King's College London

Research portal

Longitudinal Relationships Between Depressive Symptom Severity and Phone-Measured Mobility: Dynamic Structural Equation Modeling Study

Research output: Contribution to journalArticlepeer-review

RADAR-CNS Consortium, Yuezhou Zhang, Amos A Folarin, Shaoxiong Sun, Nicholas Cummins, Srinivasan Vairavan, Rebecca Bendayan, Yatharth Ranjan, Zulqarnain Rashid, Pauline Conde, Callum Stewart, Petroula Laiou, Heet Sankesara, Faith Matcham, Katie M White, Carolin Oetzmann, Alina Ivan, Femke Lamers, Sara Siddi, Elisabet Vilella & 12 more Sara Simblett, Aki Rintala, Stuart Bruce, David C Mohr, Inez Myin-Germeys, Til Wykes, Josep Maria Haro, Brenda Wjh Penninx, Vaibhav A Narayan, Peter Annas, Matthew Hotopf, Richard Jb Dobson

Original languageEnglish
Article numbere34898
JournalJMIR Mental Health
Volume9
Issue number3
DOIs
Accepted/In press12 Jan 2022
Published11 Mar 2022

Bibliographical note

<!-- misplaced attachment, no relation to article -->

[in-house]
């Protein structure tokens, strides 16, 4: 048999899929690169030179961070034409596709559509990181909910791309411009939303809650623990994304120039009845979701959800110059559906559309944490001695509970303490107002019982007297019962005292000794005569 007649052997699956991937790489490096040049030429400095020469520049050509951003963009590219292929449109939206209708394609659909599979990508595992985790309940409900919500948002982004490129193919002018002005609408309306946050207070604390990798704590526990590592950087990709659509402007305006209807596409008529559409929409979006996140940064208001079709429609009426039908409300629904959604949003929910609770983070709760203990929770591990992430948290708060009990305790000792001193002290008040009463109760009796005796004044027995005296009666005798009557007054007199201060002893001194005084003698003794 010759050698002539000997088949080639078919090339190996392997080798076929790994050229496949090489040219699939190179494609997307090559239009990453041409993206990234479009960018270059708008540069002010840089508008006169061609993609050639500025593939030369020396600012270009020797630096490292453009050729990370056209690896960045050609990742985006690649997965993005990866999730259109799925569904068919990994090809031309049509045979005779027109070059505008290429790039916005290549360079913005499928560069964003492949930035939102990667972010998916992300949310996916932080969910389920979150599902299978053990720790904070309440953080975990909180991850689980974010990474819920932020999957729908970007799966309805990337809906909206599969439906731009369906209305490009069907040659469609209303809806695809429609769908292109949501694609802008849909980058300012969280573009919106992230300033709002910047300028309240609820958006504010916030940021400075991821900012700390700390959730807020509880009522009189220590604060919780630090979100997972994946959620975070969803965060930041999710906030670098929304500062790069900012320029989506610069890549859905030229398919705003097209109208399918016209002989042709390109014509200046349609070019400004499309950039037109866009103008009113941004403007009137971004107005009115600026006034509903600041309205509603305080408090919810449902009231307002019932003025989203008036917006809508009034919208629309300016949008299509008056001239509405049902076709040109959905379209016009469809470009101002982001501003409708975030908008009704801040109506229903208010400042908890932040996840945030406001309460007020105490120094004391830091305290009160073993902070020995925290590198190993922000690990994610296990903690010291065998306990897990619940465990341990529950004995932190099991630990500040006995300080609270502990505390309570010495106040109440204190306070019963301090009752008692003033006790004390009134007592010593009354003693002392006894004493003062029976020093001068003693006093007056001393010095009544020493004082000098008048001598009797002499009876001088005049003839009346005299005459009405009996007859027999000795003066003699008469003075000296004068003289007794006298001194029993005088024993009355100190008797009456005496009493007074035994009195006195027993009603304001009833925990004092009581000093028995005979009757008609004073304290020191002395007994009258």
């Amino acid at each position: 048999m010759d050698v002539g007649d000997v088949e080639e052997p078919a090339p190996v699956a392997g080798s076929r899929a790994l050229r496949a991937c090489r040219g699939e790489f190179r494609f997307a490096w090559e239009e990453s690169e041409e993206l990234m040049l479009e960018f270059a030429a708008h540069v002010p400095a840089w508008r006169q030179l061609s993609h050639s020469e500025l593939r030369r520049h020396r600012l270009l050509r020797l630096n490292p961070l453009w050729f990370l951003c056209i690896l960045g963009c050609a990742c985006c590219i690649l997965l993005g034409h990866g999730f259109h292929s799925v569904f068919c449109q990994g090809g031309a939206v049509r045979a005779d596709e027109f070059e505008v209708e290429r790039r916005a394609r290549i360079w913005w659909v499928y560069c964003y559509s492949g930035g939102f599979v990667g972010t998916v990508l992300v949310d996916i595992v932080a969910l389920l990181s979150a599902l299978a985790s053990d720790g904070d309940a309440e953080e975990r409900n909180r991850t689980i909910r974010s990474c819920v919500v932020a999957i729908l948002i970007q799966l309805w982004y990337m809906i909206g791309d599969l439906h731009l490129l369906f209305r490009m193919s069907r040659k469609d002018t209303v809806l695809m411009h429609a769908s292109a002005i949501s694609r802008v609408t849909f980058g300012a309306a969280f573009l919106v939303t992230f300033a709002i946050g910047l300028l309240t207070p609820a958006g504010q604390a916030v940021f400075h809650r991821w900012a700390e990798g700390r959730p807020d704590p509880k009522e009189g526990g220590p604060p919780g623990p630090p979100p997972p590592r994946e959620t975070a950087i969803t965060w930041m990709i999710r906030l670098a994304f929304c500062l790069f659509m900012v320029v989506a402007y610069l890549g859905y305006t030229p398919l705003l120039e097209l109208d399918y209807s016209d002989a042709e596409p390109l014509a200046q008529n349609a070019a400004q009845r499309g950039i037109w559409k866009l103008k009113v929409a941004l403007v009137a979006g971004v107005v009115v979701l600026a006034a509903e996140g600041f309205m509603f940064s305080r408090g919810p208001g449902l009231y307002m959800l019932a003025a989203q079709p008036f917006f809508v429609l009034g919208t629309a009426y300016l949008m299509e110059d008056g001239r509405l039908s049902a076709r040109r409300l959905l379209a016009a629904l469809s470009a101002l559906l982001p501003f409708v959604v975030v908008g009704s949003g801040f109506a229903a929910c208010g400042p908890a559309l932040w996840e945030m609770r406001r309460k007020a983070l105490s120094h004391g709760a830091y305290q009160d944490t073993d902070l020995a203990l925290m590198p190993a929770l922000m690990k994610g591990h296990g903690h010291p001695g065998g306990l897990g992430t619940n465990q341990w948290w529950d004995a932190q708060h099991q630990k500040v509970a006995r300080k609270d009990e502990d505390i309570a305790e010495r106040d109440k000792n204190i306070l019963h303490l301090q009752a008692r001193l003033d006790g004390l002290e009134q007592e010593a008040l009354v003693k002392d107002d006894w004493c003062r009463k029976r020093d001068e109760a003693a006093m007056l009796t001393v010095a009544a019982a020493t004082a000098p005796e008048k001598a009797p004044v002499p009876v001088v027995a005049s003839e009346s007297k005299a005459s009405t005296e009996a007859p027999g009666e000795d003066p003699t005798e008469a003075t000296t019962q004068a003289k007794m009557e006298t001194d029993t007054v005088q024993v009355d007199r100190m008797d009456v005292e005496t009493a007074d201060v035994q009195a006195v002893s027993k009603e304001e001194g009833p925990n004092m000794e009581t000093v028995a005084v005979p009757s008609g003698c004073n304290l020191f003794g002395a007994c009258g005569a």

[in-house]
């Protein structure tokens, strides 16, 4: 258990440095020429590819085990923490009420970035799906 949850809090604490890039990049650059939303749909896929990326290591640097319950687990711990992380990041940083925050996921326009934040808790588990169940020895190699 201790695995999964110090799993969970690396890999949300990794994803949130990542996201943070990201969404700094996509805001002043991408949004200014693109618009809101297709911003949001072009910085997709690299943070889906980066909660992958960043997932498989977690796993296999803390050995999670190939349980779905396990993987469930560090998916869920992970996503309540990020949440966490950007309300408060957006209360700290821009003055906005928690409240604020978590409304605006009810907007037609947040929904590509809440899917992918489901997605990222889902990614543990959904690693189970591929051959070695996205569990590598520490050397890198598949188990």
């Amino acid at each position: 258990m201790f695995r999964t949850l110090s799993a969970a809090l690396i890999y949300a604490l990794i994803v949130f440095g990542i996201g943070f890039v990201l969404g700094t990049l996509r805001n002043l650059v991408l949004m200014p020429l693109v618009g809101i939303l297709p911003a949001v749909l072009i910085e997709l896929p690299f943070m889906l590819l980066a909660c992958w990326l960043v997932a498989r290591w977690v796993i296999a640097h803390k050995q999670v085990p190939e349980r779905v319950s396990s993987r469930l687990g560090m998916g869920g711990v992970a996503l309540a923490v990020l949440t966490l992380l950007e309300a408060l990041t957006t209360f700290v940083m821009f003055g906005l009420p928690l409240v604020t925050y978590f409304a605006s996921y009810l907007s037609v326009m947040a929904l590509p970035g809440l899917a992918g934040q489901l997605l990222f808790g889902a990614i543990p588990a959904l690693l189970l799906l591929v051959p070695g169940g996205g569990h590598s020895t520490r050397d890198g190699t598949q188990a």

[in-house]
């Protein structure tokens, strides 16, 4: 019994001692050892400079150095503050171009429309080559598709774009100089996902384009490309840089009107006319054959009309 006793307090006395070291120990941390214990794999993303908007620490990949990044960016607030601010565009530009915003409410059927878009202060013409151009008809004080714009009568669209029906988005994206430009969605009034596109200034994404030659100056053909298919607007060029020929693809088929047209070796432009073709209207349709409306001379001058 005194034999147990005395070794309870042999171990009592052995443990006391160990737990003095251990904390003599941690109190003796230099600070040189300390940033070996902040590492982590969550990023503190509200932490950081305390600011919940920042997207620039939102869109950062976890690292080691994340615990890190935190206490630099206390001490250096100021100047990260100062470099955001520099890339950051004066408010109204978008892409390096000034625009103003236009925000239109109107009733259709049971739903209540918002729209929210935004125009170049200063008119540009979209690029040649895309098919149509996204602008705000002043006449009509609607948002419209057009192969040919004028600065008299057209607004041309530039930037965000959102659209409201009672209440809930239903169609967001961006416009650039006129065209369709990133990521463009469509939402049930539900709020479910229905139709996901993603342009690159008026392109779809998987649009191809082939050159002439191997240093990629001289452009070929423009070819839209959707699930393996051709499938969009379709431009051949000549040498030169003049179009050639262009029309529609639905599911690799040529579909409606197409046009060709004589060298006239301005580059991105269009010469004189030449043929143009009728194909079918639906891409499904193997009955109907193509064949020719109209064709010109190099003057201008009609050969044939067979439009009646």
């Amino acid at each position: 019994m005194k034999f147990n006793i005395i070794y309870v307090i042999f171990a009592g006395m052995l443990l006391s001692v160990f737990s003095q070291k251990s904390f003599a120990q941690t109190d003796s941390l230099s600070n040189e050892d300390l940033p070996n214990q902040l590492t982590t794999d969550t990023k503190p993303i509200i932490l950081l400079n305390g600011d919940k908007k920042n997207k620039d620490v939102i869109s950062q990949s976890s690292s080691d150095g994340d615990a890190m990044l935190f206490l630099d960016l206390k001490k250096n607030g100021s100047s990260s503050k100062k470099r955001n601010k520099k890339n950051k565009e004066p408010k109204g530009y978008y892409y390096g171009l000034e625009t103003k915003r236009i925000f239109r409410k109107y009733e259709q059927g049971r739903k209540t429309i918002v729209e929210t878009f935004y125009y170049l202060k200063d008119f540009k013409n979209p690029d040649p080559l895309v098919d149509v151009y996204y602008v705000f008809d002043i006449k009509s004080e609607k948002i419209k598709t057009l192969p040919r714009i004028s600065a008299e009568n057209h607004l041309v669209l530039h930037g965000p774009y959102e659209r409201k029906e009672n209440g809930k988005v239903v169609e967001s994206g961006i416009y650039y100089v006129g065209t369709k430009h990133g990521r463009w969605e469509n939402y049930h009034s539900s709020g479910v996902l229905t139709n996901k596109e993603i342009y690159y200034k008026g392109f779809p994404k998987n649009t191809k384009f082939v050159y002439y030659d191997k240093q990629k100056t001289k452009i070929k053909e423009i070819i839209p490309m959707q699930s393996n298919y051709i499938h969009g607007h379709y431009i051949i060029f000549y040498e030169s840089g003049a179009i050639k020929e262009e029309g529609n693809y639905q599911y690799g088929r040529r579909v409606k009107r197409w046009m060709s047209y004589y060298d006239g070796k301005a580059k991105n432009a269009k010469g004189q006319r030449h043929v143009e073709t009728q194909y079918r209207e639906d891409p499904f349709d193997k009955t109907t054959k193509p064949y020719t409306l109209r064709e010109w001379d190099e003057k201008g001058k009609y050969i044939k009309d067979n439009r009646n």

Funding Information: RJBD is supported by (1) NIHR Biomedical Research Centre at South London and Maudsley NHS Foundation Trust and King’s College London (2) Health Data Research UK, which is funded by the UK Medical Research Council, Engineering and Physical Sciences Research Council, Economic and Social Research Council, Department of Health and Social Care (England), Chief Scientist Office of the Scottish Government Health and Social Care Directorates, Health and Social Care Research and Development Division (Welsh Government), Public Health Agency (Northern Ireland), British Heart Foundation and Wellcome Trust; (3) the BigData@Heart Consortium, which funded by the Innovative Medicines Initiative-2 Joint Undertaking (grant 116074), which receives support from the European Union Horizon 2020 research and innovation program and European Federation of Pharmaceutical Industries and Associations; (4) the NIHR University College London Hospitals Biomedical Research Centre; (5) the UK Research and Innovation London Medical Imaging & Artificial Intelligence Centre for Value Based Health care; and (6) the NIHR Applied Research Collaboration South London at King’s College Hospital NHS Foundation Trust. Funding Information: This study was funded in part by the National Institute for Health Research (NIHR) Maudsley Biomedical Research Centre at South London and Maudsley NHS (National Health Service) Foundation Trust and King’s College London. Funding Information: We thank all the members of the RADAR-CNS patient advisory board for their contribution to the device selection procedures, and their invaluable advice throughout the study protocol design. We acknowledge that this research was reviewed by the Feasibility and Acceptability Support Team for Researchers (National Institute for Health Research Maudsley Biomedical Research Centre, King’s College London and South London and Maudsley NHS Foundation Trust). Funding Information: RB is funded in part by the King’s College London Medical Research Council Skills Development Fellowship (grant MR/R016372/1), which is funded by the UK Medical Research Council (grant IS-BRC-1215-20018) for the NIHR Biomedical Research Centre at South London and Maudsley NHS Foundation Trust and King’s College London. Funding Information: The Remote Assessment of Disease and Relapse–Major Depressive Disorder project is a component of the Remote Assessment of Disease and Relapse–Central Nervous System (RADAR-CNS) project, which has received funding from the Innovative Medicines Initiative 2 Joint Undertaking (grant 115902), which receives support from European Union Horizon 2020 and the European Federation of Pharmaceutical Industries and Associations. The study was conducted in accordance with the Declaration of Helsinki and Good Clinical Practice, adhering to principles outlined in the National Health Service Research Governance Framework for Health and Social Care (2nd edition). Publisher Copyright: © 2022 JMIR Publications Inc.. All right reserved.